Sounds impossible really - to be humble we must view our a'maal as unacceptably inferior, but then at the same time be careful that this attitude does not spill over into ingratitude - ingratitude for the favour that Allah conferred on us by guiding us to perform such a'maal in the first place.
The solution to this quandary is to be found in one of Maulana Ashraf Ali Thanavi's malfoozhat - a collection of his day-to-day sayings - in which, after reprimanding a certain guest who had delusions of grandeur, he goes on to say
'And now there is this malady which many people are falling into - perceiving themselves as very pious and saintly but I say who would think such a thing when they have no way of knowing what state they will find themselves in when they die? On what virtuousness do they take pride in? Allah protect us from such thinking.
What is there to be arrogant about when in all likelihood we cannot pick out one ra'kaat from our entire life that can be said to match up to the standards expected by Allah and then these paltry offerings themselves are also by dint of His favour and His blessing otherwise we could not even execute this'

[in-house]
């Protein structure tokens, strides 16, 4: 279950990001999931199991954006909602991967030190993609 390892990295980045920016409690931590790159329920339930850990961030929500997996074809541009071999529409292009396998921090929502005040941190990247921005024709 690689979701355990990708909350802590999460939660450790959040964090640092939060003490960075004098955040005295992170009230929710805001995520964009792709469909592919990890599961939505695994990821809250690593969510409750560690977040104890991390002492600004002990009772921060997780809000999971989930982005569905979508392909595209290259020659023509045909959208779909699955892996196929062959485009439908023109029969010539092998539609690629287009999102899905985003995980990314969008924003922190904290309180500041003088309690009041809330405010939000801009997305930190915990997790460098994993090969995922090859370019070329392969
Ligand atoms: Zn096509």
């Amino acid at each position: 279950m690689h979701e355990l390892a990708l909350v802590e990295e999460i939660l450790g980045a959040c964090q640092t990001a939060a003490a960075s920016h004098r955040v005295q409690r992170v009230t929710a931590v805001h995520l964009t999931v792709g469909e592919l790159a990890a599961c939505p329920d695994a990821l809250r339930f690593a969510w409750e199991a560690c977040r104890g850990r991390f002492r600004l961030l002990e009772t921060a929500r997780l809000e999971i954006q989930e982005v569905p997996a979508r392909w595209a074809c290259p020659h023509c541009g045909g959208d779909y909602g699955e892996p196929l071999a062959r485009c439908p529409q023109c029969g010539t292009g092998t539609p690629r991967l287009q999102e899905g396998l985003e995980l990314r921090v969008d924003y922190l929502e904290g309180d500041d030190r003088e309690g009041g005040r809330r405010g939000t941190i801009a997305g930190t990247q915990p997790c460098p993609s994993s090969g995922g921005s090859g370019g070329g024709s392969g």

(malfooz 211, pg 169, Malfoozhat Hakeem-ul-Ummat, [Al-ifhadhat al yawmia...], Published Idara Taaleefat-e-Ashrafia)
In this short excerpt, Maulana Thanawi demonstrates this very quality - though acknowledgeing the imperfectness of our a'maal (as a prerequisite to modesty) he does not fail to mention that we are fortunate to have them anyway, fortunate to have Allah guide us to them and should value them as undeserved gifts from Allah.